DeVos Family Behind School Privatization Push Disguised as “Choice”
Posted by Phoenix Woman on May 9, 2011
Another day, another unearthed set of right-wing billionaires out to destroy the foundations of America.
You’ve heard of the Koch brothers, Charles and David, and their father Fred (who helped found and fund the John Birch Society). Now meet the family behind Amway, Blackwater (now Xe) and the decades-long plot — in the name of vouchers and “school choice” — to destroy free public education in the United States.
I speak of the DeVos Family:
The decades-long campaign to end public education is propelled by the super-wealthy, right-wing DeVos family. Betsy Prince DeVos is the sister of Erik Prince, founder of the notorious private military contractor Blackwater USA (now Xe), and wife of Dick DeVos, son of the co-founder of Amway, the multi-tiered home products business.
(Let me stop right there and urge you, unless the name “Erik Prince” is already burned irrevocably into your memory, to go check out this article in The Nation to find out a bit more about him. You can also go here and here to learn more about this dangerously rich, dangerously militant Dominionist Rushdoonyite Christian. And if you don’t know who R.J. Rushdoony is, go here first.)
So what have the DeVoses and their buddies been doing? Stuff like this:
Whatever they may say about giving poor students a leg up, their real priority is nothing short of the total dismantling of our public educational institutions, and they’ve admitted as much. Cato Institute founder Ed Crane and other conservative think tank leaders have signed the Public Proclamation to Separate School and State, which reads in part that signing on, “Announces to the world your commitment to end involvement by local, state, and federal government from education.”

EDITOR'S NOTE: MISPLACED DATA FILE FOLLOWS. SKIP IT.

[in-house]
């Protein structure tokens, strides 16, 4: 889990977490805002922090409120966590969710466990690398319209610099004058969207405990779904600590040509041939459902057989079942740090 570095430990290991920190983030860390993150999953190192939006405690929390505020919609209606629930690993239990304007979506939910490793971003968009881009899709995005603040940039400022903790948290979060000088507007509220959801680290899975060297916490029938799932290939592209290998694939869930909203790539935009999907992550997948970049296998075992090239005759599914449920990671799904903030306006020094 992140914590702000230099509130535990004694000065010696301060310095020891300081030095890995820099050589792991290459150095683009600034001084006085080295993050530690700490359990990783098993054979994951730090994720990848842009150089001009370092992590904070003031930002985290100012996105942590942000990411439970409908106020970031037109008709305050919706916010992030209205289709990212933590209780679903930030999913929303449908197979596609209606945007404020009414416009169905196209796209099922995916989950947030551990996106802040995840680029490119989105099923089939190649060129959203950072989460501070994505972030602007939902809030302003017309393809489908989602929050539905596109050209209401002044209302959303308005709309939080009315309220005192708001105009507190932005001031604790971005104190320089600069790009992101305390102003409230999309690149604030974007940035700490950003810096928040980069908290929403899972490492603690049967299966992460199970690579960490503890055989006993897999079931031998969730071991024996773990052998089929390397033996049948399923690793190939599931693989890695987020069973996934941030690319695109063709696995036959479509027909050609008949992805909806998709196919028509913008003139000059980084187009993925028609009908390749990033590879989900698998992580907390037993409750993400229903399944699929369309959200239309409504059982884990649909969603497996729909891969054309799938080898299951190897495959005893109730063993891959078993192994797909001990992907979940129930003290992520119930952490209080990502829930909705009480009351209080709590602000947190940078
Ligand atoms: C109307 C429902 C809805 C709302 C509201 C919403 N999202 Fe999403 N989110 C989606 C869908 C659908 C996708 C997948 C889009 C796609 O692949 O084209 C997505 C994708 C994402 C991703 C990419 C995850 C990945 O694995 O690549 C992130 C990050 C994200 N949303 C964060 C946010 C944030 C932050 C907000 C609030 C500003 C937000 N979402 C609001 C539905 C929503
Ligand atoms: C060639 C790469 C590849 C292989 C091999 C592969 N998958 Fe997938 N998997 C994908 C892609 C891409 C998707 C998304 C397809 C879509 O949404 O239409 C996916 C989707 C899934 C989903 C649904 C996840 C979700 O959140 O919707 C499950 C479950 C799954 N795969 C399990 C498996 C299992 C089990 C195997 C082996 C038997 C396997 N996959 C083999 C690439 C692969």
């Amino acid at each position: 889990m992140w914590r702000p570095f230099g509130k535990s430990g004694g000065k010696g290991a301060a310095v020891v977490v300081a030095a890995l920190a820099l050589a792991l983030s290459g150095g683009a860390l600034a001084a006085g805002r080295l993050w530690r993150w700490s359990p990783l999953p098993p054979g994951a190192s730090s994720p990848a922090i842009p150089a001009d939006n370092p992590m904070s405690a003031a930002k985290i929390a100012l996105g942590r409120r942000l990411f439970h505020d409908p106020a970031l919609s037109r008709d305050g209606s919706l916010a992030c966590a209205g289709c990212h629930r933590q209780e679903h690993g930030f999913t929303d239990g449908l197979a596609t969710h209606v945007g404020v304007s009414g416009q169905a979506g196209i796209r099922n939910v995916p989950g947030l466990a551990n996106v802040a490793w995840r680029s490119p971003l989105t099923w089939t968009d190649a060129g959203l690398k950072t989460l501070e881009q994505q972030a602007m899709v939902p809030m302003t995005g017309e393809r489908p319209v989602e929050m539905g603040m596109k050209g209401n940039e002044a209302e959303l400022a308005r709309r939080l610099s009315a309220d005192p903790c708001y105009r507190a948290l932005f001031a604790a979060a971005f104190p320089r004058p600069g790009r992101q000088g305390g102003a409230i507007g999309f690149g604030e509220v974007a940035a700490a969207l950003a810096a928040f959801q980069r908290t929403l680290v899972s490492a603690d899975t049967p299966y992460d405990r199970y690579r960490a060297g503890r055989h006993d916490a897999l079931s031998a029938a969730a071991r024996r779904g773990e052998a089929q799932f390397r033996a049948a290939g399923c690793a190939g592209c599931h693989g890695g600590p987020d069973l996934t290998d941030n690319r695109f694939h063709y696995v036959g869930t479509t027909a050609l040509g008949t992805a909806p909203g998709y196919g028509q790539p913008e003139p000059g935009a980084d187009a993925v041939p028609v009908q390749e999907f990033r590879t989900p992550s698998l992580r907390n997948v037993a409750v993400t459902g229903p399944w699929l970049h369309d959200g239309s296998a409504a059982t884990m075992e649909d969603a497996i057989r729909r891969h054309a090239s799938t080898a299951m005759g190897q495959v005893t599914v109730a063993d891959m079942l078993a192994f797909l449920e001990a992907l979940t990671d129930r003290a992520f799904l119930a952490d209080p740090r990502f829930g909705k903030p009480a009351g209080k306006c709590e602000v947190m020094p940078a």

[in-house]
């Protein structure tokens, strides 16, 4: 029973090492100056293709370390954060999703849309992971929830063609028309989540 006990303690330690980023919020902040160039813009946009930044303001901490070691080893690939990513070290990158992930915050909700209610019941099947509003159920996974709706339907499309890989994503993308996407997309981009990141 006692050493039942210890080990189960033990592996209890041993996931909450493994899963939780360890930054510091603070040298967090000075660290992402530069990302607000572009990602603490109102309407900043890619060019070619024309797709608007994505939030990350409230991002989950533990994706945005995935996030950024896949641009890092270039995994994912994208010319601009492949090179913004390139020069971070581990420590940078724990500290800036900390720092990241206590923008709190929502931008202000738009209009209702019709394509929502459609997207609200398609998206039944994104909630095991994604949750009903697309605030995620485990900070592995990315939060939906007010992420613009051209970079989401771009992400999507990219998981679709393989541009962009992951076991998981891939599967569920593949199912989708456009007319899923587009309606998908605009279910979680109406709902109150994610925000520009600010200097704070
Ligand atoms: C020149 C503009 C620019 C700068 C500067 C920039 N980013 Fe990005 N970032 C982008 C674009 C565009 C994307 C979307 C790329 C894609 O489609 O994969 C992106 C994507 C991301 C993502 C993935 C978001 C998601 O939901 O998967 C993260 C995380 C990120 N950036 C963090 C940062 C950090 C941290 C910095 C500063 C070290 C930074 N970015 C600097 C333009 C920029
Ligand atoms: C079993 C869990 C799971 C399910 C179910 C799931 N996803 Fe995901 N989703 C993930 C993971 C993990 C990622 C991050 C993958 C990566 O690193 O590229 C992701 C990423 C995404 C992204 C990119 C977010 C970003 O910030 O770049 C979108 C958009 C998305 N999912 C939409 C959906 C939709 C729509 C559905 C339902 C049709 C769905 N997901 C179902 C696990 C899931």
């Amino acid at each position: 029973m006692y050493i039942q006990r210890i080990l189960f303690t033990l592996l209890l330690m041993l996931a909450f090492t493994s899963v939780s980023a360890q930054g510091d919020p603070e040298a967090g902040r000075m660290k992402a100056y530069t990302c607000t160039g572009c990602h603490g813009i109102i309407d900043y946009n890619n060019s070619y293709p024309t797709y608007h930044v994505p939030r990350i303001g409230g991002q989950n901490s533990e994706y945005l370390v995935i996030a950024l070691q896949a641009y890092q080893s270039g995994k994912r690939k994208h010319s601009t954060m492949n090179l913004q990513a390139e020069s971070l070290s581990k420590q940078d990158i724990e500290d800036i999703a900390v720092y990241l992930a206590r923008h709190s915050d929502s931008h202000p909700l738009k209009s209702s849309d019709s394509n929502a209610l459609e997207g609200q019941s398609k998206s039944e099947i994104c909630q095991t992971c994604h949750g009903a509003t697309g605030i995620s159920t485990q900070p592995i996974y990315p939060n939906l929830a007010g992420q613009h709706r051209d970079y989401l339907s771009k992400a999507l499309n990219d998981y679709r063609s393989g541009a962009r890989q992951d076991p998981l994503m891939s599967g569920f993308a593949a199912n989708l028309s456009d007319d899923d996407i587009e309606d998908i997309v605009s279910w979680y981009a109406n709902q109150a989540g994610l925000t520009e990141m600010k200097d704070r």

But Americans don’t want their schools dismantled. So privatization advocates have recognized that it’s not politically viable to openly push for full privatization and have resigned themselves to incrementally dismantling public school systems. The think tanks’ weapon of choice is school vouchers.
Vouchers are funded with public school dollars but are used to pay for students to attend private and parochial (religious-affiliated) schools. The idea was introduced in the 1950s by the high priest of free-market fundamentalism, Milton Friedman, who also made the real goal of the voucher movement clear: “Vouchers are not an end in themselves; they are a means to make a transition from a government to a free-market system.” The quote is in a 1995 Cato Institute briefing paper titled “Public Schools: Make Them Private.”
Joseph Bast, president of Heartland Institute, stated in 1997, “Like most other conservatives and libertarians, we see vouchers as a major step toward the complete privatization of schooling. In fact, after careful study, we have come to the conclusion that they are the only way to dismantle the current socialist regime.” Bast added, “Government schools will diminish in enrollment and thus in number as parents shift their loyalty and vouchers to superior-performing private schools.”
But Bast’s lofty goals have not panned out. That’s because, quite simply, voucher programs do not work.
That’s right, gang: If the goal is to do a better job of educating kids, voucher programs do not work. Milwaukee’s had a voucher program for twenty years, and even when the statistics are adjusted for socioeconomic status, the kids in the Milwaukee voucher program perform at or under the level of the kids in the regular public-school system. Same goes for the kids in Cleveland’s voucher program.